Ushering-in an Organic Revolution
That chemical-based agri farming is causing adverse effects on human health, apart from the fauna and flora, soil, environment and ecology, is gaining currency in society. The scientific community, contends that adverse effects are the result of indiscriminate and unregulated use of agro-chemicals, policy distortions and neglect of scientific advice by the farmers for balanced use of chemical and bio inputs. There is also pressure to put a check on unsustainable use of natural resources. This has led to search for alternative farming systems and many systems are gaining popularity in limited pockets.
There is, however, apprehension of a significant yield penalty due to the shift from chemical-based farming to organic farming and other types of non-chemical farming. Hi-tech farming, precision farming and sensor-based farming are emerging as viable options for producing large quantities from small areas under controlled conditions and for improving efficiency. Future food system has to reckon with all these changes.
Addressing the UN Food Systems Summit
2021, Prof Ramesh Chand, NITI Aayog member observed that Technology is very critical for food systems transformation. There are a whole gamut of technologies like seed technologies, watersaving, energy-conserving technologies, soil health, post-harvest technologies, and market-linkage technologies, among others, which come into play for building sustainable food systems. Modern biotechnologies like genome-editing can play a significant role in development of environmentfriendly biotech products. Technologies like conservation agriculture should not be ignored; rather, they are more meaningful today. There is a need to promote minor neglected crops by putting in more research, more technologies to increase their productivity and market access. There has been an immense growth of digital technologies in the agricultural sector in India in the last five years. Digital tools or apps, based on AI for providing better farm management practices are gaining wide acceptance in India. Public-private partnerships have gone up, so also there's been a surge in many new agri-ech companies and startups in the agricultural sector.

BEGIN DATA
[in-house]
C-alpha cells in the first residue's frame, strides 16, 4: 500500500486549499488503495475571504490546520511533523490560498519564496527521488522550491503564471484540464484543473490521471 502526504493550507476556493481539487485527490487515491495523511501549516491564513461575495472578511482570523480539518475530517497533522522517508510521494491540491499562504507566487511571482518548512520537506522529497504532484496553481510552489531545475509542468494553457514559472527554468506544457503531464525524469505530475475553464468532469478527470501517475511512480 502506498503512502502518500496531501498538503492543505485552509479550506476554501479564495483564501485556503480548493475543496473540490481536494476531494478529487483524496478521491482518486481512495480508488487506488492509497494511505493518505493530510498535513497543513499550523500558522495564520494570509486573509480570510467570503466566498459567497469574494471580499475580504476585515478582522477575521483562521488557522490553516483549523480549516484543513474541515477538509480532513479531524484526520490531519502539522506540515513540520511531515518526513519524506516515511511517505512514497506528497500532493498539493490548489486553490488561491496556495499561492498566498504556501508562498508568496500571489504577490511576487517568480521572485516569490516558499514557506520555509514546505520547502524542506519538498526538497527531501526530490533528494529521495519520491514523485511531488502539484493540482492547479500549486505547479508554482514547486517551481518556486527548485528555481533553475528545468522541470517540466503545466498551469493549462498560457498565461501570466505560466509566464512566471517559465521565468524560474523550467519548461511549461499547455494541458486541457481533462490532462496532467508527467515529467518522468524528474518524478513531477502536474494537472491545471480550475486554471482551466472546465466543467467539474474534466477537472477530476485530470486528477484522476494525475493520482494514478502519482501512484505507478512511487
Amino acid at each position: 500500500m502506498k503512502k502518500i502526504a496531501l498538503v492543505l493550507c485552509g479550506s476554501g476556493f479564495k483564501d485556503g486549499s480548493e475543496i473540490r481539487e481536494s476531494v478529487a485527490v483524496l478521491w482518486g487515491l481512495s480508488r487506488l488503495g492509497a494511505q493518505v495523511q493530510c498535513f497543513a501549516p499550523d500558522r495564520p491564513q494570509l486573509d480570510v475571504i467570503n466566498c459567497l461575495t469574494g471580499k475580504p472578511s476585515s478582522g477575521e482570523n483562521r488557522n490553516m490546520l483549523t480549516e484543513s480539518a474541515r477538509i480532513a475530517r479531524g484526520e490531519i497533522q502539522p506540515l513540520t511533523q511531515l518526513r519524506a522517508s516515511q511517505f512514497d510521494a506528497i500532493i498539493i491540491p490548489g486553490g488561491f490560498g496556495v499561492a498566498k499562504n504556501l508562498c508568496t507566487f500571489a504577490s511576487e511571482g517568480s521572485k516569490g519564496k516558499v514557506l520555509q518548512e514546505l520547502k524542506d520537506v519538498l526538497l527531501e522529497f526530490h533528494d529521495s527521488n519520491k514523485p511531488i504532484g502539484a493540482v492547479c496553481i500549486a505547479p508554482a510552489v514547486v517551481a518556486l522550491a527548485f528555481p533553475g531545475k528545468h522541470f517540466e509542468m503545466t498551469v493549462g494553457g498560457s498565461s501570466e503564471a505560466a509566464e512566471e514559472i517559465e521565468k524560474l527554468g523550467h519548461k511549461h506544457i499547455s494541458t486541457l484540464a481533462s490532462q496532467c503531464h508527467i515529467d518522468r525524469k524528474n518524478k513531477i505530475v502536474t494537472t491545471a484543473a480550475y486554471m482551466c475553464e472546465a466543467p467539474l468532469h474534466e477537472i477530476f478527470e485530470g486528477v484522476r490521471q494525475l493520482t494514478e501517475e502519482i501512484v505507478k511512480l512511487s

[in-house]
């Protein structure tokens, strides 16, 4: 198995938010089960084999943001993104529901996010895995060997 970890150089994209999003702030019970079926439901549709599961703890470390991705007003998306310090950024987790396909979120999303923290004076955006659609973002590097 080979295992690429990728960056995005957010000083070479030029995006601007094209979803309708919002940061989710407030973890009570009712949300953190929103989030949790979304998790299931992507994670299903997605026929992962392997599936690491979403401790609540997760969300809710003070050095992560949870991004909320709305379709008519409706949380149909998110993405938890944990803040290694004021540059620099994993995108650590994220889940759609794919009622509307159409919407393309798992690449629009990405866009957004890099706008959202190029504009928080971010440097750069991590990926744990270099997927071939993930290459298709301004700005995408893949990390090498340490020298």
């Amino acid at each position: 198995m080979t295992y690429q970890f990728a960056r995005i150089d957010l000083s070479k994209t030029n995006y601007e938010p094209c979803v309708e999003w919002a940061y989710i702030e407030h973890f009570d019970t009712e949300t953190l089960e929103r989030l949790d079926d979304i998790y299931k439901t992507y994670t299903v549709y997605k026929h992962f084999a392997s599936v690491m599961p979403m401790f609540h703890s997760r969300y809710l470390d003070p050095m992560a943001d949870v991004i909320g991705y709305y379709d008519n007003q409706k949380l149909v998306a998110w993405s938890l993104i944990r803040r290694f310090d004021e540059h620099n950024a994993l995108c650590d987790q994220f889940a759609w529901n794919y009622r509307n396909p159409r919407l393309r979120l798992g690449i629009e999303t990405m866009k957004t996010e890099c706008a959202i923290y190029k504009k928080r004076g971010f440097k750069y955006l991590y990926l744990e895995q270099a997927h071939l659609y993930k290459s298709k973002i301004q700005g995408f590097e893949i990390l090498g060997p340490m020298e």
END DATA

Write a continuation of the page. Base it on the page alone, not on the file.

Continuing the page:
To address the issues of unregulated use of agro-chemicals, Government of India is promoting Natural Farming through Bhartiya Prakritik Krishi Padhati (BPKP), introduced during 2020-21 as a sub scheme of Paramparagat Krishi Vikas Yojana (PKVY) for the promotion of traditional indigenous practices including Natural Farming. The Centre has been implementing dedicated organic farming schemes of PKVY and Mission Organic Value Chain Development in North East Region (MOVCDNER) since 2015-16 to encourage farmers to produce organic manure and to promote organic farming of food grains. Until now, under Natural Farming, an area of 4.09 lakh ha has been covered and a total fund of Rs 4980.99 lakh has been released to eight states. The Indian Council of Agriculture Research (ICAR) has constituted a committee for developing the syllabus and curricula of Natural Farming at undergraduate and postgraduate level.
Many state governments have already launched organic farming policies to encourage more farmers and agriprenuers to take up Natural Farming. Chhattisgarh, recently took initiatives to promote rural livelihoods along with organic farming. Odisha introduced an organic farming policy in 2018. Uttarakhand was the first state to have an organic farming policy in 2000. Uttarakhand passed the Organic Agriculture Act, 2019, and declared 10 of its blocks fully organic. In 2017, Karnataka brought a new organic farming policy. Punjab has been supporting organic farmers by purchasing their crops through Punjab Agri Export Corporation and exporting. While presenting the Union Budget on February 1, 2022, Nirmala Sitharaman, Union Minister for Finance & Corporate Affairs, pointed out that India will promote chemical free Natural Farming throughout the country. Initial focus is on farmer’s lands in 5 km wide corridors along the river Ganga. Agricultural diversification, promotion of organic and natural farming, increasing capacity-efficiency of farmers, crop evaluation, farmer drones, irrigation, adding courses in agricultural universities, agricultural research are all unprecedented provisions, announced in the Union Budget 2022-23, which will bring about a paradigm shift in the agriculture sector.